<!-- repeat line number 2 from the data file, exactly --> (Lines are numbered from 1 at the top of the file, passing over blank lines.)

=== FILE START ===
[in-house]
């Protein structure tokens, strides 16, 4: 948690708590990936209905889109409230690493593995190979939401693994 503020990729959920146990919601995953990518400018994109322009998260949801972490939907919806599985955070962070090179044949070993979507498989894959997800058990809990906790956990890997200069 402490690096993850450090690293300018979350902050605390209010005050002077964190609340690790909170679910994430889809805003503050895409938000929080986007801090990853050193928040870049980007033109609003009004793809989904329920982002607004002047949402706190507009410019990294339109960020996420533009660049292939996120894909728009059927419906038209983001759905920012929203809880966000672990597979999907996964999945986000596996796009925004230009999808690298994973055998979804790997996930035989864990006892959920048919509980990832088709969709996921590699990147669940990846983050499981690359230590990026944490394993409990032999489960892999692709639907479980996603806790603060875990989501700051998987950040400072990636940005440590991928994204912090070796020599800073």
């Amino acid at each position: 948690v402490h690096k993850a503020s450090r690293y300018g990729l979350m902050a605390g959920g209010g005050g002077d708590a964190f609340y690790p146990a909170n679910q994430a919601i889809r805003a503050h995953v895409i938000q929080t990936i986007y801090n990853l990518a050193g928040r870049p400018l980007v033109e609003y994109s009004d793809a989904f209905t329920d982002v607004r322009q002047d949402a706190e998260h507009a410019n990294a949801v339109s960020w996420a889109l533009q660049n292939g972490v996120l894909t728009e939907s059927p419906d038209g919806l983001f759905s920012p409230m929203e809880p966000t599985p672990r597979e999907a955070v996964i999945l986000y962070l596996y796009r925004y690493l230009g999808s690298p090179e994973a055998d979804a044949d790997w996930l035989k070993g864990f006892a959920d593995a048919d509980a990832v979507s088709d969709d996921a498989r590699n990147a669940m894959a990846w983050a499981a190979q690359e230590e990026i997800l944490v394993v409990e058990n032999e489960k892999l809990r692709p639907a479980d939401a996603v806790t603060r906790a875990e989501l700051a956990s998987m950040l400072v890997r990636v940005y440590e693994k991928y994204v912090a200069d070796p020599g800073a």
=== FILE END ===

């Protein structure tokens, strides 16, 4: 948690708590990936209905889109409230690493593995190979939401693994 503020990729959920146990919601995953990518400018994109322009998260949801972490939907919806599985955070962070090179044949070993979507498989894959997800058990809990906790956990890997200069 402490690096993850450090690293300018979350902050605390209010005050002077964190609340690790909170679910994430889809805003503050895409938000929080986007801090990853050193928040870049980007033109609003009004793809989904329920982002607004002047949402706190507009410019990294339109960020996420533009660049292939996120894909728009059927419906038209983001759905920012929203809880966000672990597979999907996964999945986000596996796009925004230009999808690298994973055998979804790997996930035989864990006892959920048919509980990832088709969709996921590699990147669940990846983050499981690359230590990026944490394993409990032999489960892999692709639907479980996603806790603060875990989501700051998987950040400072990636940005440590991928994204912090070796020599800073």